Old Tree, Vanderwater Conservation Area, January 8 2016, Canon 6D, 24-105mm, 1/6sec, F8.0 ISO 800

In order to expand your ability to see you have to look with intent…slow down, take in the scene, look around and be aware of your surroundings. You need to open your mind to the potential of what you are presented with. You can be lucky and stumble upon something worthy of your attention, but usually you need to work at seeing a great photographic opportunity. Focus you attention on the details...move and change your perspective… Look through your viewfinder and change your position.. focus on different areas, move up, move down….take a side look..etc… Always imagine your intended final image.

Seeing is more like developing an idea of what you can do with something you see. That purely imaginary idea of what your final image could look like is the result of your accumulated experience/knowledge of photography and post-processing.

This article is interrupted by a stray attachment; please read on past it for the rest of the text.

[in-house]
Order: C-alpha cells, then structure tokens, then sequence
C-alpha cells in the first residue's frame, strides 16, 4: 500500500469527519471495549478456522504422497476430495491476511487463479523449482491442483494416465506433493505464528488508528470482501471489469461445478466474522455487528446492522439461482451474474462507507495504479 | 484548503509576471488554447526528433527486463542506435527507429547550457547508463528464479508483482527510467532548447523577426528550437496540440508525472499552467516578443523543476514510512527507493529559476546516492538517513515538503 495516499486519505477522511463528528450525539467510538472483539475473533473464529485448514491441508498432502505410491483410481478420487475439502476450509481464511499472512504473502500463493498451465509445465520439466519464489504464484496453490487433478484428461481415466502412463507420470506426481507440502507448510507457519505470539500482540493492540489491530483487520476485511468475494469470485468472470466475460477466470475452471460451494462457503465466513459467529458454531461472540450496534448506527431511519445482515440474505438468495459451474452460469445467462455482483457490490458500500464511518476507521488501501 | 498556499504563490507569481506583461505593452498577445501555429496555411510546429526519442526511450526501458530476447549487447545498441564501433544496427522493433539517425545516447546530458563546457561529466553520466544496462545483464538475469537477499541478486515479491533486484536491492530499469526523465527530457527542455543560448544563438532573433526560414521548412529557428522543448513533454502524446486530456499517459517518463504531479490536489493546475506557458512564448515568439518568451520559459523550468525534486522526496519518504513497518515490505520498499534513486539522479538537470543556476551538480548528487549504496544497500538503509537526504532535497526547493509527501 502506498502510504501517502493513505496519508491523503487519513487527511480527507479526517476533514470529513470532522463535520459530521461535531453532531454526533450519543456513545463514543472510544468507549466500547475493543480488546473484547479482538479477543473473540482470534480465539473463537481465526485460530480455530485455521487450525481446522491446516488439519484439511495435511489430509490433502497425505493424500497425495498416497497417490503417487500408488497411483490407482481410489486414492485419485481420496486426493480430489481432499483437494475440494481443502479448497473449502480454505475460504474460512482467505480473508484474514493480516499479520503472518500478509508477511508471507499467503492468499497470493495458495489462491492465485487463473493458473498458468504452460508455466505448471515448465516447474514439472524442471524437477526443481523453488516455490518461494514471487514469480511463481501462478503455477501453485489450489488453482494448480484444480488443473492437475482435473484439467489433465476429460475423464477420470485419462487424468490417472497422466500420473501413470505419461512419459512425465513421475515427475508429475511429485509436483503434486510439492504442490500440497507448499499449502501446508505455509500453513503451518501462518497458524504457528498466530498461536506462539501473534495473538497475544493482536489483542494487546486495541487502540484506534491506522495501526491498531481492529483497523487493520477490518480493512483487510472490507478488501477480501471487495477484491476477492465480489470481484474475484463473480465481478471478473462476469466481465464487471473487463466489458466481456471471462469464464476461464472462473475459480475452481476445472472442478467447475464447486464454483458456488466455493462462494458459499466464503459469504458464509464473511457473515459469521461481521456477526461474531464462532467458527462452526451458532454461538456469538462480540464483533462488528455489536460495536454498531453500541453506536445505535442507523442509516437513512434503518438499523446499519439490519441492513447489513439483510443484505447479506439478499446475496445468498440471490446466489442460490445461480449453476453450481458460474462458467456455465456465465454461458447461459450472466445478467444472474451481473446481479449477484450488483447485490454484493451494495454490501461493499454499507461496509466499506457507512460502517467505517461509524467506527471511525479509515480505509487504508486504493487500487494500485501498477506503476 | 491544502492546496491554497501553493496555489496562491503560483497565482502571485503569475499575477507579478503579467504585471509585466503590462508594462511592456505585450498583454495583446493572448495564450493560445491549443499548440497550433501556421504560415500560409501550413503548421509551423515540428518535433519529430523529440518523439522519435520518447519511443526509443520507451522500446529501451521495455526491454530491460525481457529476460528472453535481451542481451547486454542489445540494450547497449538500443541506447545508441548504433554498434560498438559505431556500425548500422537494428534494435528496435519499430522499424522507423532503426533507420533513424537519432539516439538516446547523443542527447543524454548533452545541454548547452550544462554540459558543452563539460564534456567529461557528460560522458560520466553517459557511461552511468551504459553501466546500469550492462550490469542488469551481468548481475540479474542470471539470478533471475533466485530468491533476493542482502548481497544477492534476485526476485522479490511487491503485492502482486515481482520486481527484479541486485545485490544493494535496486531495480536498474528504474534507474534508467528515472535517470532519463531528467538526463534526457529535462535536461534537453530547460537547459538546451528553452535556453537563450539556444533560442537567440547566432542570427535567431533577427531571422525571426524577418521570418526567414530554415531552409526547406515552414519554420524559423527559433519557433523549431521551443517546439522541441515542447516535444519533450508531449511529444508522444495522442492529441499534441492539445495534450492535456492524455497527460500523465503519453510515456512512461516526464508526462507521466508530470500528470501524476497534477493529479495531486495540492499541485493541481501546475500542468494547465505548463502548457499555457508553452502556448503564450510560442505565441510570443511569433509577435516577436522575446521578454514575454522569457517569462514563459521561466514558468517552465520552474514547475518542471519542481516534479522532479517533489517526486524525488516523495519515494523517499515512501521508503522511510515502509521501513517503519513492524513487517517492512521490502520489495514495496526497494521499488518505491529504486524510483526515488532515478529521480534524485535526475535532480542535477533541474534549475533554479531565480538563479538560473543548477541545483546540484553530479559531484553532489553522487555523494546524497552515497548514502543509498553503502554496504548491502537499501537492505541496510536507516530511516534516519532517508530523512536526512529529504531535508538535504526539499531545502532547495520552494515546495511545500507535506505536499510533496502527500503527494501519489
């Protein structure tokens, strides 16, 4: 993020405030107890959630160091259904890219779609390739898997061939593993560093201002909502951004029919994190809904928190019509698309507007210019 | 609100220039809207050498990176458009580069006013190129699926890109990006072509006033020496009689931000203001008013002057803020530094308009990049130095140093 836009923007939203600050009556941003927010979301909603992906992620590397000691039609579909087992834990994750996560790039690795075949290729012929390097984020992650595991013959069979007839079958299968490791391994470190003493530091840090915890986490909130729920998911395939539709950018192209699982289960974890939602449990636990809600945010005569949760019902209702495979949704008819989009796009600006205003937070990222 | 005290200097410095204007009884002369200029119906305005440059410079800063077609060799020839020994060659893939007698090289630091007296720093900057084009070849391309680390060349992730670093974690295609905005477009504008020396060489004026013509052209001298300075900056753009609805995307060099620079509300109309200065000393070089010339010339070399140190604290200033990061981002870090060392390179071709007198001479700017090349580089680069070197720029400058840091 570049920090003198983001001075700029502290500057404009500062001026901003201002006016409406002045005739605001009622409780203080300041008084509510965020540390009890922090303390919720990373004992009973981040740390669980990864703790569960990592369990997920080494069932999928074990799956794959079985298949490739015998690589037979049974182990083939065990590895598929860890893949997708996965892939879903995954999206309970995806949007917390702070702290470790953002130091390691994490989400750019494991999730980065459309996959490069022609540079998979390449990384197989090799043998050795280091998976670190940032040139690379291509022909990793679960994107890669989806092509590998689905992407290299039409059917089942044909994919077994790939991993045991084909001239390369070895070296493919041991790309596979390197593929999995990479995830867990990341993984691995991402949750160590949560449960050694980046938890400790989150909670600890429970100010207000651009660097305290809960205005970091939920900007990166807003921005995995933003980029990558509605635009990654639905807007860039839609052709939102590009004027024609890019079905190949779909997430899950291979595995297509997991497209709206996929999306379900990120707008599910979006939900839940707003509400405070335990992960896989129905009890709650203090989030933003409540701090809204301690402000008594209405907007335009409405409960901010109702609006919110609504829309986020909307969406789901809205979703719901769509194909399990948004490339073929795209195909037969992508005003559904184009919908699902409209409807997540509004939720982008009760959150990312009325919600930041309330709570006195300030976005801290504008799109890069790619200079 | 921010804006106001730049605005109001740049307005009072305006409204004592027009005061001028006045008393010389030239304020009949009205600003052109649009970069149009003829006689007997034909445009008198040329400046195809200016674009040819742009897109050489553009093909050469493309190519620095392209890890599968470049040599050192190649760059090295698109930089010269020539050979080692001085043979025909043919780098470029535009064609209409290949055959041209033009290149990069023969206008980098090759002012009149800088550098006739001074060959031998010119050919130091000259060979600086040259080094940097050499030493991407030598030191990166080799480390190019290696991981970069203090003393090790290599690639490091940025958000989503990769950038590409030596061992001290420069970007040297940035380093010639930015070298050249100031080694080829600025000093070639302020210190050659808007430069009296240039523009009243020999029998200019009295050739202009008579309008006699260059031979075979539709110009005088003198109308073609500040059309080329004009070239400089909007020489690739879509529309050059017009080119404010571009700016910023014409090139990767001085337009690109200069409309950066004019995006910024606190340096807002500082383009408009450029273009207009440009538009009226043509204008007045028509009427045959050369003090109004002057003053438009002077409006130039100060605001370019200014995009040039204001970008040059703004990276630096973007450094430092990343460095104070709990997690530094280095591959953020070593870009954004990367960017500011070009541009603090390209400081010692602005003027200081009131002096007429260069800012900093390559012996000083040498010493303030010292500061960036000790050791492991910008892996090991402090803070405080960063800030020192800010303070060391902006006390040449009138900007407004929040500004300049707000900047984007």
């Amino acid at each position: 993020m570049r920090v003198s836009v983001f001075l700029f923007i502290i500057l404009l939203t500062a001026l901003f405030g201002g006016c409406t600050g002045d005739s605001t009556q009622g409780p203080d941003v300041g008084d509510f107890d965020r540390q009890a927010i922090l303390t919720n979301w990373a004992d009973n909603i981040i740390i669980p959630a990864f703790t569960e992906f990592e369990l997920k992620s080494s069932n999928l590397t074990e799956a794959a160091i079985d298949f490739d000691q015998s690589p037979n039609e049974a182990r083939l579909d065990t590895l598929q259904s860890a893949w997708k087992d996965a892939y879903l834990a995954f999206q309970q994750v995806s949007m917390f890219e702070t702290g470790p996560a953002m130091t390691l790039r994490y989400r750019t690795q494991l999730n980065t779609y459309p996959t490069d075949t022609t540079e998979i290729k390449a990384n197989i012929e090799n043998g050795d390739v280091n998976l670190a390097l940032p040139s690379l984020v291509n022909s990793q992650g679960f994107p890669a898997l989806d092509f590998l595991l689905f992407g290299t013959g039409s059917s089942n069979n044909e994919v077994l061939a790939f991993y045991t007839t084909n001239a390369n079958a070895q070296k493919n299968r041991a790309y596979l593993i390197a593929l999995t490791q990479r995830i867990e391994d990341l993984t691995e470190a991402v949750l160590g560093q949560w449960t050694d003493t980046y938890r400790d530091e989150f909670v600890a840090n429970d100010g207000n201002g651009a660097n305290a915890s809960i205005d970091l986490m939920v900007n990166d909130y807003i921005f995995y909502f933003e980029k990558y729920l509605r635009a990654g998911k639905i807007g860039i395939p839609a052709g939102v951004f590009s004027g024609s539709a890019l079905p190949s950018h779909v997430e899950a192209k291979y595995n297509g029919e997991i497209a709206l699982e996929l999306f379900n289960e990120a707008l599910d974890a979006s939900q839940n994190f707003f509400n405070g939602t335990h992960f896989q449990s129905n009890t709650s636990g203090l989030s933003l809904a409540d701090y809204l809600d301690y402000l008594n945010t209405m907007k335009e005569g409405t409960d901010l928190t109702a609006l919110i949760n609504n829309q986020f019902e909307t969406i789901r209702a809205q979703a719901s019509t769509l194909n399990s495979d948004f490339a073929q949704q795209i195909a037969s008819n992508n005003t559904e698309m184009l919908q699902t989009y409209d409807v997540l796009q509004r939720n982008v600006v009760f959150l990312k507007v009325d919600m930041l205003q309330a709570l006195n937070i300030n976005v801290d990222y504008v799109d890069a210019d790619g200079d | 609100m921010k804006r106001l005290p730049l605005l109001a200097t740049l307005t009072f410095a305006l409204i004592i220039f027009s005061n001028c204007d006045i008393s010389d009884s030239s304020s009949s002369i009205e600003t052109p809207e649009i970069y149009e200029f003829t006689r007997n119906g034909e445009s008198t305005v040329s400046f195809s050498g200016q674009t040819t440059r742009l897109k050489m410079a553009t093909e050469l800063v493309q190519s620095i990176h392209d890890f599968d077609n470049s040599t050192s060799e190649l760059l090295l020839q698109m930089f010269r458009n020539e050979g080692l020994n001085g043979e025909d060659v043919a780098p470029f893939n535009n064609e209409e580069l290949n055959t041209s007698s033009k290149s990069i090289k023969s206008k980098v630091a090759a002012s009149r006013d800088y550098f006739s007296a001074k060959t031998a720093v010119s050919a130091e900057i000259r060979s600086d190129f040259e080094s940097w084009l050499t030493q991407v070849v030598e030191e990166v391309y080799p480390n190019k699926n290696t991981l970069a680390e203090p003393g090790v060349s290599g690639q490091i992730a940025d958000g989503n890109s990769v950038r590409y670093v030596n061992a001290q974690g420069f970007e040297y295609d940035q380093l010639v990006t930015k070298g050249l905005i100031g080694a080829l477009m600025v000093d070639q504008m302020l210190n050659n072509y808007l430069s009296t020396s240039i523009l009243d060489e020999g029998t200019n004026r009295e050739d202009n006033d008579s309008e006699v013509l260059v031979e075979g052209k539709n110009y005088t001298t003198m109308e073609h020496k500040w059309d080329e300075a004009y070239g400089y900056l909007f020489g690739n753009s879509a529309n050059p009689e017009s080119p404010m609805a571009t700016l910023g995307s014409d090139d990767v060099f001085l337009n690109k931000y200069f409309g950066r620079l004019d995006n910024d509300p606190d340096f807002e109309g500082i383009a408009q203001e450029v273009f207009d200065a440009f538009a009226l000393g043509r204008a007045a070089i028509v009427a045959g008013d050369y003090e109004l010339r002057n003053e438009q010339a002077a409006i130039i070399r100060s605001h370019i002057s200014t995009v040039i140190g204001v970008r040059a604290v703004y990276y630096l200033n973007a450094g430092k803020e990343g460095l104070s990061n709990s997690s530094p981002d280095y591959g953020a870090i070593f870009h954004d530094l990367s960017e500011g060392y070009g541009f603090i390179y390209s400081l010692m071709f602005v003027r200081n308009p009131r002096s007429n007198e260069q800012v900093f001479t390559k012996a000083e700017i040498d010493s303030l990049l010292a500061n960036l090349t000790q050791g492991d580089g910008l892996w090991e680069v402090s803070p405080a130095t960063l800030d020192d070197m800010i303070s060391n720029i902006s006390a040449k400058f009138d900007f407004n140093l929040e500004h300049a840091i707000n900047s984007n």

It's important to note that the image you envision is not likely to be the same image that your camera can capture on “automatic” mode. Your camera is not that smart…yet. Understanding what your camera can do and applying that knowledge will give you a much better chance of getting it right. The more you learn about your camera, composition, post-processing, etc....the more likely the final image will match your vision.

Your photographic eye is a trained eye that reflects years of experiences and personal interests. The art of seeing is something you develop over time....the best way to improve your ability to see is to go out and practice.

You can't see if you don't look.

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